- I think table salt is not safe for beginners- I read somewhere that it will release poisonous Chlorine gas. Scary, this would be an easy/common error in novice kitchen chemistry! Is Chlorine really released?Electricmic (talk) 02:41, 14 May 2010 (UTC)
Is electrolysis a type of DC circuit?
--Sean; 24 September 2005
Yes. Most, if not all, electrolysis is done using a DC circuit. --Heron 14:07, 25 September 2005 (UTC)
- Quite so. This article doesn't explain very well, and i want to improve it. But basically whether an electrode is +ve or -ve is VERY important as it dictates what chemical reaction will occur at that electrode. Usually these are kept constant (i.e. DC) in order to exploit one of the reactions, for example collecting produced hydrogen. I have built many (large) electrolytic cells in order to fill weather balloons with hyrdogen and detonate them in the air. They produce quite a pleasing bang - especially with some oxygen in there too. Anyway i've built 20L, 60L, and a 200L hyrdogen machine - and would love to talk to the person at the start of this talk page who needed to know more about anode corrosion. Leave a note on my talk page and i'll get into contact with you. Also anyone in Victoria, Australia whos interested in recreational electrolysis (i.e. making and blowing up hyrdogen balloons) give us a yell.
THE KING 04:33, 21 March 2006 (UTC)
I am currently doing electrolysis of Copper Sulphate. I started using a iron anode (positive) and a copper cathode (negative). The iron anode dissolves into the solution as fast as copper comes out of solution onto the cathode. I then used a Stainless steel anode. This also deteriorated (dissolved) but slowly. Lead Oxide (PbO2) was also used as an anode. The deteriation of PbO2 is even slower. I lost 100g of PbO2 but produced 1kg Copper on the Cathode. In this case the Pb mostly does not go into solution and oxygen comes off the anode to balance things out. I am currently using Iridium Oxide coated Titanium. These anodes do not corrode (better not considering the cost of AU$120 each). The anodes appear to be remaining intact and the solution becomes very acid. Produce about 1kg copper per 5 amps per week. Anodes currently running at between 10 and 15 amps. POWER supplies- I am using the 5V DC terminal of computer power supplies (15 power supplies for 15 anodes) I have 3 cathodes all earthed together. A computer power supply is rated at 20Amps at 5V. Most will go to 25 amps before overload switch cuts in. The anodes are rated at 30 Amps max. Martin Essenberg 03:38, 2 June 2006 (UTC)Martin [why not use copper anode, effectively transferring Cu from anode to material you are plating] —Preceding unsigned comment added by 184.108.40.206 (talk) 03:17, August 25, 2007 (UTC)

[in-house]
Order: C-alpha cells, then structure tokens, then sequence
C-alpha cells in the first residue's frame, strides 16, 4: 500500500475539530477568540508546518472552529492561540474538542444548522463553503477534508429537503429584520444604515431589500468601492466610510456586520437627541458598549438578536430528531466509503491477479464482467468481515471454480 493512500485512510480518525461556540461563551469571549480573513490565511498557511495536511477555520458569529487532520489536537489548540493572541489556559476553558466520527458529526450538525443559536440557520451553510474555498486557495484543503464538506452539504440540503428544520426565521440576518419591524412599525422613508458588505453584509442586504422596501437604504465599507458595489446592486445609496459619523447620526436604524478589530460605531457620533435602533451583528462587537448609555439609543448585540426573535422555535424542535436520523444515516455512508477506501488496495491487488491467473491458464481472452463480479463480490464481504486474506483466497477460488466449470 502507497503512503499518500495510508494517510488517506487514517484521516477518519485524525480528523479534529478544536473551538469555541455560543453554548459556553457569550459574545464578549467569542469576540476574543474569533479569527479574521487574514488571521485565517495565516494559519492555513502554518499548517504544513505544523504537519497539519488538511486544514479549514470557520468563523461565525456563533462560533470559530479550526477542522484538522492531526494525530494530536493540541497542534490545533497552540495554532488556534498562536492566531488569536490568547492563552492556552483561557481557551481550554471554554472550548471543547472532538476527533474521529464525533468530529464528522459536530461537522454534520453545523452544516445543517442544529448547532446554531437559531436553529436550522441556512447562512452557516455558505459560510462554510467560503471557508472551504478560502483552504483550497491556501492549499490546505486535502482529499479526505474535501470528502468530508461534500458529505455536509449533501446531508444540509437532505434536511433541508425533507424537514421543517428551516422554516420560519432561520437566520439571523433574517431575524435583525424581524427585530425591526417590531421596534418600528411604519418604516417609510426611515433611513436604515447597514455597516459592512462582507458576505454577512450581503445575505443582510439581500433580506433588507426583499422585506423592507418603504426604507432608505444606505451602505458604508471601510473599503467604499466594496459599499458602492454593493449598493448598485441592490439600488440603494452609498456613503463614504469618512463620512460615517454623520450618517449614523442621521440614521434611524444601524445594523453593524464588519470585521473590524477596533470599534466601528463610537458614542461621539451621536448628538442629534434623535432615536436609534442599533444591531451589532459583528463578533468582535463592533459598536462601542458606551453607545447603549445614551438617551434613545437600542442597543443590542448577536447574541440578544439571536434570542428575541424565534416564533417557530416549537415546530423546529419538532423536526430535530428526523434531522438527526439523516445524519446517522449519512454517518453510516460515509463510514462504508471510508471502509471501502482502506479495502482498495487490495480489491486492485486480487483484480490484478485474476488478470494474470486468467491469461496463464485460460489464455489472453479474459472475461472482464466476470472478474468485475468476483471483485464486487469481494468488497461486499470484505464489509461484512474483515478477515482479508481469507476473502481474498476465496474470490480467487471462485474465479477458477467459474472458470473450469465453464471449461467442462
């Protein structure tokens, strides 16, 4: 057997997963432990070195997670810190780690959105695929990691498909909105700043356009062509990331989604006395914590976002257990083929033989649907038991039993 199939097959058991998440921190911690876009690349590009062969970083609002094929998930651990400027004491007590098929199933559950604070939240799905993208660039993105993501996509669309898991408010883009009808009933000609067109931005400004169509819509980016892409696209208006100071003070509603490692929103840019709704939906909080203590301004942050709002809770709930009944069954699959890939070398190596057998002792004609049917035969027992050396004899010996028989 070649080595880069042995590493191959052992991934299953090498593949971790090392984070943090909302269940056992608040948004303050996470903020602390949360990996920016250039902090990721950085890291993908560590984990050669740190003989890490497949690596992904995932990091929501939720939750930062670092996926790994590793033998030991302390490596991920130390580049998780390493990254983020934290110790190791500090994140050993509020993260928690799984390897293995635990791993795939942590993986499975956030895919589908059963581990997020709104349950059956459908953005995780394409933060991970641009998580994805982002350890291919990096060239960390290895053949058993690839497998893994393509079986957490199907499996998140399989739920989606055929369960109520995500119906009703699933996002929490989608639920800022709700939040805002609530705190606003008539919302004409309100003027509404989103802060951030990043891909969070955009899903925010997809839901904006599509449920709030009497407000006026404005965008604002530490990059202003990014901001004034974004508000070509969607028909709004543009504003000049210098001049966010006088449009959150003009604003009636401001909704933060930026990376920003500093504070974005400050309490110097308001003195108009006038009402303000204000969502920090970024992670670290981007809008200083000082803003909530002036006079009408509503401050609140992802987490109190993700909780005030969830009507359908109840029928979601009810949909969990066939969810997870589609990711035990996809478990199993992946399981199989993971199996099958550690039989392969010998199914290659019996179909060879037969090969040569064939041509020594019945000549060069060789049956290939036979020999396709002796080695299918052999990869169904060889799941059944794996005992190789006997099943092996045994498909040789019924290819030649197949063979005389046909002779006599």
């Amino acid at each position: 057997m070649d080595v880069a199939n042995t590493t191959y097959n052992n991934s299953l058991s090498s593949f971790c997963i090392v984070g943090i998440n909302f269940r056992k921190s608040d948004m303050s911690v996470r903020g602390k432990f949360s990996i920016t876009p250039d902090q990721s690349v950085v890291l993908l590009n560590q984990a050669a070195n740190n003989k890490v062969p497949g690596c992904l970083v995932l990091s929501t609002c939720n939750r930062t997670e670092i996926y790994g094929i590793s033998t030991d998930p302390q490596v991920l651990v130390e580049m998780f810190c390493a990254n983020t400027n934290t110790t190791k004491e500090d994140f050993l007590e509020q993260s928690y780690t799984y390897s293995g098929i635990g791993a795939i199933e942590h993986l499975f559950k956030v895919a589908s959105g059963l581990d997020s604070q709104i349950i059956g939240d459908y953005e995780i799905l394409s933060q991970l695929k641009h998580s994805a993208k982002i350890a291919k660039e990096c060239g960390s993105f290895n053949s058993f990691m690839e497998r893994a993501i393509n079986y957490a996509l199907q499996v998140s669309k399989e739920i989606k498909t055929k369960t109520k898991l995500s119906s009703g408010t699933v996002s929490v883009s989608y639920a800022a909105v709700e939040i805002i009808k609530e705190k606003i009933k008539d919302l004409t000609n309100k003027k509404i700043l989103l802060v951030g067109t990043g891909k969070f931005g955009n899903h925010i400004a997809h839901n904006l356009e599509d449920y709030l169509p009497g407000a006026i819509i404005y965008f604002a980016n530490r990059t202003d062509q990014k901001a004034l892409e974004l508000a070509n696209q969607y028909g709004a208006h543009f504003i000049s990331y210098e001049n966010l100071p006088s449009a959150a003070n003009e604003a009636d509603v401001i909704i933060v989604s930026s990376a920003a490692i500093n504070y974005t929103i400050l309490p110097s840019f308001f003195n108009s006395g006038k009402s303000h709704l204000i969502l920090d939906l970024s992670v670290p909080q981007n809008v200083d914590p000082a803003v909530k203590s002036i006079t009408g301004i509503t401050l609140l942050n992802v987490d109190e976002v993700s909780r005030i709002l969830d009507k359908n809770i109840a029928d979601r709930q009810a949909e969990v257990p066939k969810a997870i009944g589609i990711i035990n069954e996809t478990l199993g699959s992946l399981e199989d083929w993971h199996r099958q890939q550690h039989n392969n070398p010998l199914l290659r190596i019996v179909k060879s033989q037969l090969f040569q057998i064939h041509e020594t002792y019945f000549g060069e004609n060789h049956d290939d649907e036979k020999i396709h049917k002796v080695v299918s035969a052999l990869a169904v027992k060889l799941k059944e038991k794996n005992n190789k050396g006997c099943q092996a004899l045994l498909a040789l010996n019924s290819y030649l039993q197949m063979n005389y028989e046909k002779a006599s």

Space station is hardly a military installation. I suggest changing the section name to "Other uses". --Michagal 16:06, 9 August 2006 (UTC)
The author makes the claim that a nuclear submarine could remain underwater indefinately. I disagree; at some point the crewmen will run out of a supply of food, am I not correct? If so, that should be changed. --- Darkstaruav 14:35, 9 December 2006
It says submarine, nothing about the people inside it. Just pointing it out --Jon Fawkes 02:11, 16 May 2007 (UTC)
- Hahaha. In that case any vehicle can stay underwater indefinitely. --tigen
- If I push your car into a nice deep lake, it'll stay there indefinitely. That's not the issue. The deal with a nuclear submarine is that its nuclear power plant will produce energy for a very long time without refuelling. (NOT forever - not "indefinitely" - but for many years). If you use it to produce oxygen from hydrolysis of the surrounding seawater, its crew can breathe for as long as the nuclear fuel holds out. If you use the nuclear reactor to electrolyse water, you can burn it with the hydrogen and oxygen to make pure water for drinking without the need for filtering, desalination, chlorinating or anything like that. You also have all the electricity you need for heating, cooling, whatever and plenty of motive power for driving the submarine around without surfacing. That's what they're talking about. They don't LITERALLY mean "indefinitely" - they mean that electricity, oxygen and drinking water aren't the limiting factor. With a good supply of dehydrated food, the submarine can stay underwater for a ridiculously long time...but certainly not forever. From a practical perspective - the sanity of the crew is your biggest limitation. SteveBaker (talk) 21:29, 12 June 2008 (UTC)